by Anniel 4/21/14
I had thought to be first to leave since you were
the one called upon to do the caring, and you did
as you stood always by me.
Now I’m not so sure as you descend into your
own private hell of illness, PD –
I dreamed last night of a time when you ran up the ladder
while carrying two bundles of roofing tiles on your shoulder
something you can no longer do.
I wasn’t worried then but I do worry now –
all the “I” sounds above are not about me but about what
“we” are – in this together.
Yesterday we met with Parkinson’s friends to share
news and humor (always mixed with pain) –
the only place where PD can be funny.
Sallie wants her PD to “just go away” but says so
with laughter and everyone laughs, too,
because they know PD doesn’t “go away.”
We laugh with Peter, who, like many others “freezes”
while walking forward. He can only move then
by walking backward.
Once at the airport he “froze” after clearing TSA, then
had to walk backwards all the way to his gate and
onto the plane – no one even questioned him.
Some PD people “freeze” but can be “unfrozen”- or
is it “thawed”? – by only a touch. Others must be led from
the front or pushed from behind.
Some “freeze” if they try to stand
on a stool, or step on a line or crack, or maybe the opposite
is true, they can only walk if ON a line or crack. Crazy.
We discuss ways of coping with loss of balance, constant pain,
garbled speech, which medicines cause trouble for some
but not others, things doctors don’t know.
Susan is newly diagnosed and wants to know if anyone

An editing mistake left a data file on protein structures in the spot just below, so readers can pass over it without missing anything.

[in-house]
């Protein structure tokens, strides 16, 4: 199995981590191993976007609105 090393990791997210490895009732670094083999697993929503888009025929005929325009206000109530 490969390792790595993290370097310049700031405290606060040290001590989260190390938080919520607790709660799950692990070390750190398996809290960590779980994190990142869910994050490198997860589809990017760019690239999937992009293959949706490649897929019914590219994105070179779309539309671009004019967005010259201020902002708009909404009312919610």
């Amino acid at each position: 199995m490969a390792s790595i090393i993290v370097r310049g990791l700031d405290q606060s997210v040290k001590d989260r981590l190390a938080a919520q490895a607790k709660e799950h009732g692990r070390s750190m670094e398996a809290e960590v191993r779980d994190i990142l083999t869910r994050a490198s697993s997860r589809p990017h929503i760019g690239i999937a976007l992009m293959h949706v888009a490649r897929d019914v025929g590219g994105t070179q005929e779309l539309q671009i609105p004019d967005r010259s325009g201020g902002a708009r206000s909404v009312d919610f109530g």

else has trouble with speaking, drooling, falling,
sleeping, vivid nightmares, leg cramps –
The three Dans, Deanna, Peter, Sallie and Bob answer as best they can –
Susan asks quietly, “Has anyone lost their sense of smell?” All
hands go up. She looks relieved.
After all this is only a “movement disorder” that
makes your arms “shake a little bit.” I once heard a
doctor on the radio say so.
He evidently has not seen someone in the throes
Of dyskinesia, or shaking from head to foot, or walking
by running rapidly on their toes and moving mere
Inches at a time. Nor has he seen someone who has not
slept more than minutes for what seems like months – as
they cry out for nonexistent help.
Just before leaving I briefly touch again on a matter that intrigues
me, one that PD people do not often discuss, even
amongst themselves, and certainly not with doctors –
“How many of you believe you were born with PD?” Eyes always
drop as almost all hands reluctantly raise. No one, and I do
mean NO ONE, will tell their doctor this.
If a patient did, would it matter to the doc? Or would he assume the person
is assigning too much importance to tracing the cause for
his illness, or maybe think he’s just crazy?
You see, no one knows what really causes PD. There have been no
real advances in medicines or treatment for nearly twenty
years. Big things are always just around the corner.
Until the Big Things happen, we live with what is. I hope you
know how much of this I share with you as I clasp your trembling
body in the night.
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